Art and Technics

Art and Technics

Art and Technics

Art and Technics

Synopsis

Featuring a new introduction by Casey Nelson Blake, this classic text provides the essence of Mumford's views on the distinct yet interpenetrating roles of technology and the arts in modern culture. Mumford contends that modern man's overemphasis on technics has contributed to the depersonalization and emptiness of much of twentieth-century life. He issues a call for a renewed respect for artistic impulses and achievements. His repeated insistence that technological development take the Human as its measure -- as well as his impassioned plea for humanity to make the most of its "splendid potentialities and promise" and reverse its progress toward anomie and destruction -- is ever more relevant as the new century dawns.

Excerpt

AT THE BEGINNING of a series of lectures, it is perhaps well to establish some common point of agreement between the lecturer and his audience; and to ensure this I shall begin by making a flat observation: We live in an interesting age! This is not quite so innocent a commonplace as you may fancy; for like the Chinese, who have lived through many periods of disorder and violence, similar to our own, I would use the word interesting in a somewhat acrid sense. We are told that when traditionally a Chinese scholar wished to utter a withering curse upon his enemy, he merely said, May you live in an interesting age! The Chinese knew that few of the good things of life could come to consummation in the midst of moral landslides and political earthquakes.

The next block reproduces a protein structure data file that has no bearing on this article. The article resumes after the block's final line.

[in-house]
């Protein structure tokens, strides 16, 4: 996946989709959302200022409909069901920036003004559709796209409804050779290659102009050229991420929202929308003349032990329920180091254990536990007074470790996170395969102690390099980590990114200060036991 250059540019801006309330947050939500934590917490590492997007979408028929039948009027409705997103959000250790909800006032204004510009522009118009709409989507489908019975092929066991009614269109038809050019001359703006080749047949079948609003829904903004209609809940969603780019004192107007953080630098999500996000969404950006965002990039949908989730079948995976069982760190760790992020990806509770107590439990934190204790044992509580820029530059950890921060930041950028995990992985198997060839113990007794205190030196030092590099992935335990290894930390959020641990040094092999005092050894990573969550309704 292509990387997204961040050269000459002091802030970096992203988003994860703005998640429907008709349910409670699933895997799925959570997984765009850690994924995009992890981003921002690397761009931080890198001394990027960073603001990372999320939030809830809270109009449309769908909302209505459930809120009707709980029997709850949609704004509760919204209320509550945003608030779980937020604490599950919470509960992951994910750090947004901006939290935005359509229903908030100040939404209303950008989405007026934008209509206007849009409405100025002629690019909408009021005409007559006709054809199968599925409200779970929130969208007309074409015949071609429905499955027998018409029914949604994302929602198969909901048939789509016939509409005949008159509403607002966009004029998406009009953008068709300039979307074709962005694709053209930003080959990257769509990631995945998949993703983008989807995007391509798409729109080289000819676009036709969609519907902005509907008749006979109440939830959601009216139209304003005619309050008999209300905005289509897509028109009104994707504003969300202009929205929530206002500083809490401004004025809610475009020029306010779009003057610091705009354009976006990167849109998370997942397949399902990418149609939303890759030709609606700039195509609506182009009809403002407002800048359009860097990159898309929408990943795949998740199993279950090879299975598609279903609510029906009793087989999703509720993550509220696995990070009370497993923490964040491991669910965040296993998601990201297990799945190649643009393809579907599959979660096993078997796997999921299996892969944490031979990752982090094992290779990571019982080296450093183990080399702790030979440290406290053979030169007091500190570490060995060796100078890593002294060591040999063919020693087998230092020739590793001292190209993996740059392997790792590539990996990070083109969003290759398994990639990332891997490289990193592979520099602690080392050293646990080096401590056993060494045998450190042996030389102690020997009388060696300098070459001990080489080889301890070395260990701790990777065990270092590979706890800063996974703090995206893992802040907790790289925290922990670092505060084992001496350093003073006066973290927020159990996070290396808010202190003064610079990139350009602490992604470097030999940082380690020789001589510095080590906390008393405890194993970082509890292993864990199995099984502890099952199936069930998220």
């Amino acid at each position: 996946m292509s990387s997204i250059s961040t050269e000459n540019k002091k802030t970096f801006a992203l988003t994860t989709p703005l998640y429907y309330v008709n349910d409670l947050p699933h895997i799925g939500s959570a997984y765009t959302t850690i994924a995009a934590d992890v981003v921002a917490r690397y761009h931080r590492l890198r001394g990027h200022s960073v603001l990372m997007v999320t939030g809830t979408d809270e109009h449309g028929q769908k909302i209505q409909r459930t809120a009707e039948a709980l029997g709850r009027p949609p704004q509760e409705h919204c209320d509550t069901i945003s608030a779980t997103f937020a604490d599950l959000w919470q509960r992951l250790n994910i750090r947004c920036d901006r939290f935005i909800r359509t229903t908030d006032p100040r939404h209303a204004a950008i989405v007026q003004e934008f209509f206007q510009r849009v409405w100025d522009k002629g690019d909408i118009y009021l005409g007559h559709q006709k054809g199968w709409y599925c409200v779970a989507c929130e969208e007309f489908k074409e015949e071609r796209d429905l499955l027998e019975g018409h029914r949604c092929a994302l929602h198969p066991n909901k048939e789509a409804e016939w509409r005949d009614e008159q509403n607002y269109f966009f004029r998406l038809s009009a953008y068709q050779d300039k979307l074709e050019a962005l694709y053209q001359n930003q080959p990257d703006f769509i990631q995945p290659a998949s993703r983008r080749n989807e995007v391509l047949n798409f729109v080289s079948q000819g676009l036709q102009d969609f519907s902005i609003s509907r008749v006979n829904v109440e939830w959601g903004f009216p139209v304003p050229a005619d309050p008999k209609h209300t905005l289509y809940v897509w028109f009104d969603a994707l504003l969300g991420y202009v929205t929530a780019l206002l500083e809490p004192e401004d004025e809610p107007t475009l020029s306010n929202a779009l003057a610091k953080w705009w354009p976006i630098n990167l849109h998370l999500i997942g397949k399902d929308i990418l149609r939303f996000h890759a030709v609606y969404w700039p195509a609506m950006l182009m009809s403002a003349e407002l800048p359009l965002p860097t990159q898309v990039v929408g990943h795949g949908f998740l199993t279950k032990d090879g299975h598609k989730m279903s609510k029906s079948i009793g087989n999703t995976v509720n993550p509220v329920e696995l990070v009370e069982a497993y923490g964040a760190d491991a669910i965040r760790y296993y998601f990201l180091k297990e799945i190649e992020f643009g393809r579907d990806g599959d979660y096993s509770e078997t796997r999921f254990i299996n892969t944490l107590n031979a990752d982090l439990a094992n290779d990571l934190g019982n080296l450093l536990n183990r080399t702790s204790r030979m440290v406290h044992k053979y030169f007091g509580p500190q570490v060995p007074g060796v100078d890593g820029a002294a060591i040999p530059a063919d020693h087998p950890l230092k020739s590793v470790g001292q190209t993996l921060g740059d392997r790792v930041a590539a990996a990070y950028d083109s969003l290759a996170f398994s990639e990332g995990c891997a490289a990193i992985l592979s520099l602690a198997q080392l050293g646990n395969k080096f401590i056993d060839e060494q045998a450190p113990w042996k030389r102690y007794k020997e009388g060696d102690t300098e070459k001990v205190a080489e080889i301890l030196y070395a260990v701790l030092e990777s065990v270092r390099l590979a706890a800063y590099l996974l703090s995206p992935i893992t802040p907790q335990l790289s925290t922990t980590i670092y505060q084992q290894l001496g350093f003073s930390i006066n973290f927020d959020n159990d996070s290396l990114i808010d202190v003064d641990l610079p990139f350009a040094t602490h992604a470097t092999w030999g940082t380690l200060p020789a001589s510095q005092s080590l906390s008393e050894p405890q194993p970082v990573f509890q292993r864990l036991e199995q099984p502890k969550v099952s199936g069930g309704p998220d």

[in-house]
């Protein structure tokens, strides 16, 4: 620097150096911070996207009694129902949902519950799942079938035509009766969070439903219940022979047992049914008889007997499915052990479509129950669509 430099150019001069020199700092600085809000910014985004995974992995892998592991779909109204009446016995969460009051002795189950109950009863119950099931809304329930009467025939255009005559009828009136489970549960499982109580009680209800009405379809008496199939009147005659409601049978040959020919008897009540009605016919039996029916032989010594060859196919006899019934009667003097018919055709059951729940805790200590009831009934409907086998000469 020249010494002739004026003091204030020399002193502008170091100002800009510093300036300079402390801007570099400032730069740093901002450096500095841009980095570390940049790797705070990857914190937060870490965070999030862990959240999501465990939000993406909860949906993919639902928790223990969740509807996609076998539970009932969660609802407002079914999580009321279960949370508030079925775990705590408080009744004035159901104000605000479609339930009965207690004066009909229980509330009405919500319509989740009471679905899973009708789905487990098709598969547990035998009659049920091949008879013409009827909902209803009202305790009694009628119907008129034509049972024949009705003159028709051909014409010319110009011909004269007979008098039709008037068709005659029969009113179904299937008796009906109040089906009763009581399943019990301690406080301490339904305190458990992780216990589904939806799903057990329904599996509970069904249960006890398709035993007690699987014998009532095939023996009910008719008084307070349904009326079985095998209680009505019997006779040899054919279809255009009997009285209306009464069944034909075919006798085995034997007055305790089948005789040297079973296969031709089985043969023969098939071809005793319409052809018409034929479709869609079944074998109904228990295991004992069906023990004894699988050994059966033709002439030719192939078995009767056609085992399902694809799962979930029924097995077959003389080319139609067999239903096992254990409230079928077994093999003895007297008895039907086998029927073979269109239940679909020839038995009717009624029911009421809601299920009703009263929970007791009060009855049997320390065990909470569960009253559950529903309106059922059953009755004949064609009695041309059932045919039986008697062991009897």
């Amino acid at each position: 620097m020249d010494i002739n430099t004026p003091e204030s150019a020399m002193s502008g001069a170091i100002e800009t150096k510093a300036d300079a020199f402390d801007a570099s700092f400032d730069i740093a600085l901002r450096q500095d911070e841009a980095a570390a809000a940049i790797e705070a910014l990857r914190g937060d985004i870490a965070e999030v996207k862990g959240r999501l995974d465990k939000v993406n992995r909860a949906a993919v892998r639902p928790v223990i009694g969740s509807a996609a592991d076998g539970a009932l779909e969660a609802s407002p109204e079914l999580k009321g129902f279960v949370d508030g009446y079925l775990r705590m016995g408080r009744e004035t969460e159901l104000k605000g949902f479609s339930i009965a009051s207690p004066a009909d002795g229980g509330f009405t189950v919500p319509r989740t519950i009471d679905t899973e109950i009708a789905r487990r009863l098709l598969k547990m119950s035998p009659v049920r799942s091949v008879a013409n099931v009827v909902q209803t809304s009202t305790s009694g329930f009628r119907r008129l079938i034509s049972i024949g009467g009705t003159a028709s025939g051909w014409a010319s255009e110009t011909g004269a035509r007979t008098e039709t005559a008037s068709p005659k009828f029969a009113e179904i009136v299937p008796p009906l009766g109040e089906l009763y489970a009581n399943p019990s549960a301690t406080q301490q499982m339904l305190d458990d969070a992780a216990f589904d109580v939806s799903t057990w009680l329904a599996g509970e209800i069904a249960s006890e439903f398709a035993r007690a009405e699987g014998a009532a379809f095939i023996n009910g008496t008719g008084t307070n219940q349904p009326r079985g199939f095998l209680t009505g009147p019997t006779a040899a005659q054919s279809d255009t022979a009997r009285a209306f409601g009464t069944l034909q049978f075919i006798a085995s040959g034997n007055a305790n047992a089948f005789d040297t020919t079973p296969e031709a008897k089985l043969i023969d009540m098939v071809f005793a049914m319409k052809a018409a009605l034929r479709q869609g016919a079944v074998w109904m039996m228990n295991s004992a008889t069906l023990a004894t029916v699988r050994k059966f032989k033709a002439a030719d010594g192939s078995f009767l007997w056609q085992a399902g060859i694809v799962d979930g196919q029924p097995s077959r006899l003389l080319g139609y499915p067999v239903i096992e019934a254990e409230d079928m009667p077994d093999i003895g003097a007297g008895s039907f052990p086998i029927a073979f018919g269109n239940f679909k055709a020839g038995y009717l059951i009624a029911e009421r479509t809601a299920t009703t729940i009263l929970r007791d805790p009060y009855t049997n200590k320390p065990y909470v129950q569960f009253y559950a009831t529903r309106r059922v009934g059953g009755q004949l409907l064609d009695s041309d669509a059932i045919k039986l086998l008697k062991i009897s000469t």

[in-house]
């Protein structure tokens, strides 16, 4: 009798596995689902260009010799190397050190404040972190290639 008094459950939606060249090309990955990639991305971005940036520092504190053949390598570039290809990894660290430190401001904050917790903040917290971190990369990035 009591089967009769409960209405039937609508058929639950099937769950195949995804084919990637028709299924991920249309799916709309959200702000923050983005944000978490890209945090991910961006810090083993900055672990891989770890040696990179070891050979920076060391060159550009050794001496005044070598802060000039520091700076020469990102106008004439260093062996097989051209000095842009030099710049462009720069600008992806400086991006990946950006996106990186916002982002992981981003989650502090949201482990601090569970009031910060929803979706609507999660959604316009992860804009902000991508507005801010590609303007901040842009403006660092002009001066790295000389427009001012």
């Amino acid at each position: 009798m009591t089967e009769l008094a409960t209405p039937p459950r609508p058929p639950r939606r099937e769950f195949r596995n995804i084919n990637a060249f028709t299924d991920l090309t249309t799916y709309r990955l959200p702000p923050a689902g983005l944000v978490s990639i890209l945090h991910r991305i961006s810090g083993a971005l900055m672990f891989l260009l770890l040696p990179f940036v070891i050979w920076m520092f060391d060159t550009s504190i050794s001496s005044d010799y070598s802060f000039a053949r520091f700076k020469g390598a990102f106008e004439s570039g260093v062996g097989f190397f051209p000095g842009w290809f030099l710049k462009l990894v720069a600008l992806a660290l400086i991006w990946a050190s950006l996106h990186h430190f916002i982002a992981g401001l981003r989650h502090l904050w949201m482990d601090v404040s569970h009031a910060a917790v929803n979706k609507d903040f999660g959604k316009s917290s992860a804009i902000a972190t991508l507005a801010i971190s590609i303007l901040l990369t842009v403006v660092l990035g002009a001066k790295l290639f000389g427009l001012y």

What makes our age so interesting, of course, is the number of shocking contradictions and tragic paradoxes that confront us at every turn, creating problems that tax our human capacities for understanding, releasing . . .

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